Scientific Computing for Movies and Beyond

Event Details
  • Date/Time:
    • Monday September 18, 2017
      6:00 pm - 7:00 pm
  • Location: Room 1005, Roger A. and Helen B. Krone Engineered Biosystems Building (EBB), 950 Atlantic Dr NW, Atlanta, GA 30332
  • Phone:
  • URL:
  • Email:
  • Fee(s):
    N/A
  • Extras:
    Free food
Contact

Prasad Tetali, tetali@math.gatech.edu

Sung Ha Kang, kang@math.gatech.edu

 

Summaries

Summary Sentence: A Frontiers in Science Lecture by Joseph M. Teran hosted by the School of Mathematics

Full Summary: Joseph Teran will discuss simulation techniques for applications ranging from movie special effects to virtual surgery 

Media
  • UCLA Professor of Mathematics Joseph M. Teran UCLA Professor of Mathematics Joseph M. Teran
    (image/png)
  • Snow Simulation for the Disney Animation Snow Simulation for the Disney Animation "Frozen"
    (YouTube Video)
Related Files

Light refreshments will be served before the lecture.

Simulations of virtual materials in movie special effects, as well as virtual surgery, require some applications of scientific computing for solid and fluid mechanics problems. Both movie special effects and virtual surgery demand physically realistic dynamics for things like water, smoke, fire, and soft tissues. For these, new algorithms are required. Joseph M. Teran will discuss the simulation techniques required and will share some recent results, such as:

  • simulated surgical repair of biomechanical soft tissues
  • extreme deformation of elastic objects with contact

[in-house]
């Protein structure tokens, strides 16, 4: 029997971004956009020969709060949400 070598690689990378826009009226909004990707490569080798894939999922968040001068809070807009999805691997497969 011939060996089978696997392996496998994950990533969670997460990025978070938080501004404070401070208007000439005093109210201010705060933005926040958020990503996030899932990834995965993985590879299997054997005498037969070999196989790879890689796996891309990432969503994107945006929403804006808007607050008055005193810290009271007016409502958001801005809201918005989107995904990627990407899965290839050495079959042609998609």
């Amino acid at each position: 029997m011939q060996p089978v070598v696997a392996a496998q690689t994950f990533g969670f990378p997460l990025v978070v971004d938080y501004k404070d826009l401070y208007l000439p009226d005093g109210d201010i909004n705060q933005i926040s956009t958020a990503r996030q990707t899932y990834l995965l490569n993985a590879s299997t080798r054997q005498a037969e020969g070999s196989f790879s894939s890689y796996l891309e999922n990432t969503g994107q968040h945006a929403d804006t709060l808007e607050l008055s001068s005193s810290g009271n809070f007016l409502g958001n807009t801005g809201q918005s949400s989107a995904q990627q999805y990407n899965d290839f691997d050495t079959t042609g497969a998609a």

• high-resolution incompressible flow
  • clothing and hair dynamics

He will discuss the algorithm used to simulate the dynamics in the Disney animated film "Frozen."

About the Speaker

Joseph M. Teran is a professor of applied mathematics at the University of California, Los Angeles. His research focus is numerical methods for partial differential equations arising in classical physics, including

  • computational solids and fluids
  • multi-material interactions
  • fracture dynamics
  • computational biomechanics

Exciting applications of his work arise in virtual surgery and movie special effects for Walt Disney Animation. 

Teran received a 2011 Presidential Early Career Award for Scientists and Engineers from the National Science Foundation and a 2010 Young Investigator Award from the Office of Naval Research. In 2008, Discover Magazine named Teran one of the 50 "Best Brains in Science." 

About Frontiers in Science Lectures

Lectures in this series are intended to inform, engage, and inspire students, faculty, staff, and the public on developments, breakthroughs, and topics of general interest in the sciences and mathematics. Lecturers tailor their talks for nonexpert audiences. 

Additional Information

In Campus Calendar
Yes
Groups

Center for the Science and Technology of Advanced Materials and Interfaces (STAMI), School of Mathematics, School of Physics, College of Sciences

Invited Audience
Faculty/Staff, Public, Graduate students
Categories
Seminar/Lecture/Colloquium
Keywords
Frontiers in Science Lecture, College of Sciences, School of Mathematics, Joseph Teran, computing for movies, movie special effects, visual surgery, _for_math_site_
Status
  • Created By: A. Maureen Rouhi
  • Workflow Status: Published
  • Created On: Aug 14, 2017 - 5:39pm
  • Last Updated: Sep 12, 2017 - 3:13pm